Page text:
Our preliminary research into the effect of vocal fold elongation on PTF confirmed our hypothesis that PTF increases with increasing elongation. The increased elongation of the vocal folds increases tension – this biomechanical property is positively and directly related to the PTF. PTF values based on elongation percent for individual larynges (Figure 4) and for the mean of the population of ten larynges (Figure 5) substantiate this relationship. In some isolated trials this trend was not observed, illustrating the effect of the numerous variables involved in an excised larynx phonation experiment: the thickness of the vocal folds, the degree of abduction or adduction, and the midsagittal and transverse symmetry of the contralateral folds. It is possible that during the elongation process, these confounding variables were inadvertently affected. The insertion of three micrometers in each arytenoid provided consistent positioning; however, adduction may have been minutely altered during elongation despite accommodative efforts.

The strength of the predicted relationship between PTP and PTF was shown to be statistically significant for physiologic larynges. For larynges mounted with +0% (physiologic length) and +5% elongated vocal folds, positively proportional, statistically significant regressions were found relating PTP and PTF using a Spearmann rank order correlation analysis (R2 = 0.481, 0.591: p<0.00l). For larynges mounted with +10% and +15% elongated vocal folds, this correlation was weaker and not statistically significant (R2 = 0.275, p=0.0536 and R2 = 0.283, p=0.0594, respectively). Because many vocal pathologies increase the tension of the vocal folds, such as vocal scarring or Parkinson’s disease, the degradation of the relationship between PTP and PTF could be indicative of pathology.

Future studies on PTF are required to investigate further its use as a diagnostic tool to characterize laryngeal function. The effects of other variables, such as vocal fold thickness, level of hydration, and glottal configuration, should be investigated to determine their effects on PTF. Computer models may help elucidate the effect of these biomechanical variables on PTF. Future studies should explore the clinical implications of PTF in human models. Normative ranges of values for the PTF in human subjects with physiologic larynges could be compiled, as well as the normative range of PTF for human subjects with vocal pathologies. Naturally, it may be seen that many pathologies have overlapping ranges of PTF values and that this measure may provide an indicator that laryngeal function is likely abnormal. Future studies on the airflow and pressure at phonation onset would also be beneficial to characterize the correlation between PTP and PTP in the case of pathologies.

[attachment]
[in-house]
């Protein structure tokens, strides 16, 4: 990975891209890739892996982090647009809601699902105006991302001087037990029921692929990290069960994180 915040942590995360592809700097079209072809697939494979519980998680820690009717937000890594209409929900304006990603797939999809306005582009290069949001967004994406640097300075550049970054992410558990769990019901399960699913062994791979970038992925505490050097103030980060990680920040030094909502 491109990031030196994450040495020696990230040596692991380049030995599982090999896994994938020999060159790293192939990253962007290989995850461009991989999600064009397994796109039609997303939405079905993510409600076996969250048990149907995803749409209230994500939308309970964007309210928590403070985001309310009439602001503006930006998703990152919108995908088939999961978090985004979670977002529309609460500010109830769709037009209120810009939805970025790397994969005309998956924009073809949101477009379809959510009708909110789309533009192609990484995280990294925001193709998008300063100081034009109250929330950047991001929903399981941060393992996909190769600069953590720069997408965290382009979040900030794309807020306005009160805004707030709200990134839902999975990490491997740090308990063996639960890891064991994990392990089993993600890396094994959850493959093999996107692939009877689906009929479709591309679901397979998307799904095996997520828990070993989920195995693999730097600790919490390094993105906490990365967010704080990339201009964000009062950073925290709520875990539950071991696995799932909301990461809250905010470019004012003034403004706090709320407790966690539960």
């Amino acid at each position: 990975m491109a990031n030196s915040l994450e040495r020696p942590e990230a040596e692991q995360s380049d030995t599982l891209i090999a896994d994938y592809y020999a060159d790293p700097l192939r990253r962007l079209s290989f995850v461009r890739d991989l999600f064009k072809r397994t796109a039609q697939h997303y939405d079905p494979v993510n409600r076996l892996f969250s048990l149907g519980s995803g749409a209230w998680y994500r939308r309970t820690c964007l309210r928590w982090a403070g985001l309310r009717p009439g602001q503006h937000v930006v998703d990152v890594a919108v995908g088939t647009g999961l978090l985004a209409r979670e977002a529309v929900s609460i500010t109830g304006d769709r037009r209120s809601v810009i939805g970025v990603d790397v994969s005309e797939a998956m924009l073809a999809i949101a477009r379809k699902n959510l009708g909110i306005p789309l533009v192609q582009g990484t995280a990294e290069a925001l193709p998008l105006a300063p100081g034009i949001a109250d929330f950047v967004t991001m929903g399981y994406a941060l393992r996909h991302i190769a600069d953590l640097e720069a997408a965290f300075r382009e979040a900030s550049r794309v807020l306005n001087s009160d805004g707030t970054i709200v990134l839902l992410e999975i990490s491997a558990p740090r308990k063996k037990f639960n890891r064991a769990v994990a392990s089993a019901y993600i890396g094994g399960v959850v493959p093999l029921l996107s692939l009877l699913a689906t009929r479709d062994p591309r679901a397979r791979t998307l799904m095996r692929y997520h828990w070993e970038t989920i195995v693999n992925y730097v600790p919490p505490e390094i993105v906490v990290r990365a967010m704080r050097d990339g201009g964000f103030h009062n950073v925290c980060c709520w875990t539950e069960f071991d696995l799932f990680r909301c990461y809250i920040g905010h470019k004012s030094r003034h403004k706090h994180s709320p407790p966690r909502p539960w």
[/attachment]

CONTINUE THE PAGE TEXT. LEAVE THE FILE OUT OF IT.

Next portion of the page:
PTF and PTP measurements were obtained from ten canine larynges at four different levels of vocal fold elongation to simulate added tension of the tissue. Statistical analyses of the results indicated that PTF is dependent upon the tension of the vocal folds. Given that PTF is easily measured directly and non-invasively, these data suggest that PTF may be a clinically advantageous diagnostic tool in the general assessment of laryngeal function.


This work was supported by NIH Grant No. 1-R01 DC006019.


1. Jiang J, Chang CB, Raviv JR, Gupta S, Bansali FM, Hanson D. Quantitative study of mucosal wave via videokymography in canine larynges. Laryngoscope. 2000;110:1567–1573. [PubMed]
2. Fischer KV, Swank PR. Estimating phonation threshold pressure. J Speech Hear Lang Res. 1997;40:1122–1129. [PubMed]
3. Jiang J, Verdolini K, Aquino B, Ng J, Hanson D. Effects of dehydration on phonation in excised canine larynges. Ann Otol Rhinol Laryngol. 2000;109:568–575. [PubMed]
4. Titze IR. On the relationship between subglottal pressure and fundamental frequency in phonation. J Acoust Soc Am. 1989;85:901–906. [PubMed]
5. Titze IR. Phonation threshold pressure: A missing link in glottal aerodynamics. J Acoust Soc Am. 1992;91:2926–2935. [PubMed]
6. Titze IR. Vocal efficiency. J Voice. 1992;6:135–138.
7. Verdolini K, Min Y, Titze IR, Lemke J, Brown K, Van Mersbergen M, Jiang J, Fisher K. Biological mechanisms underlying voice changes due to dehydration. J Speech Hear Res. 2002;45:268–281. [PubMed]
8. Holmberg EB, Doyle P, Perkell JS, Hammarberg B, Hillman RE. Aerodynamic and acoustic voice measurements of patients with vocal nodules: variation in baseline and changes across voice therapy. J Voice. 2003;17:269–282. [PubMed]
9. Bard MC, Slavit DH, McCaffrey TV, Lipton RJ. Noninvasive technique for estimating subglottic pressure and laryngeal efficiency. Ann Otol Rhinol Laryngol. 1992;101:578–582. [PubMed]
10. Jiang J, O’Mara T, Conley D, Hanson D. Phonation threshold pressure measurements during phonation by airflow interruption. Laryngoscope. 1999;109:425–432. [PubMed]
11. Jiang J, Leder C, Bichler A. Estimating subglottal pressure using incomplete airflow interruption. Laryngoscope. 2006;116:89–92. [PubMed]
12. Jiang J, Tao C. The minimum glottal airflow to initiate vocal fold oscillation. J Acoust Soc Am. 2007;121:2873–81. [PubMed]
13. Hottinger DG, Tao C, Jiang JJ. Comparing Phonation Threshold Flow and Pressure by Abducting Excised Larynges. Laryngoscope. in press. [PubMed]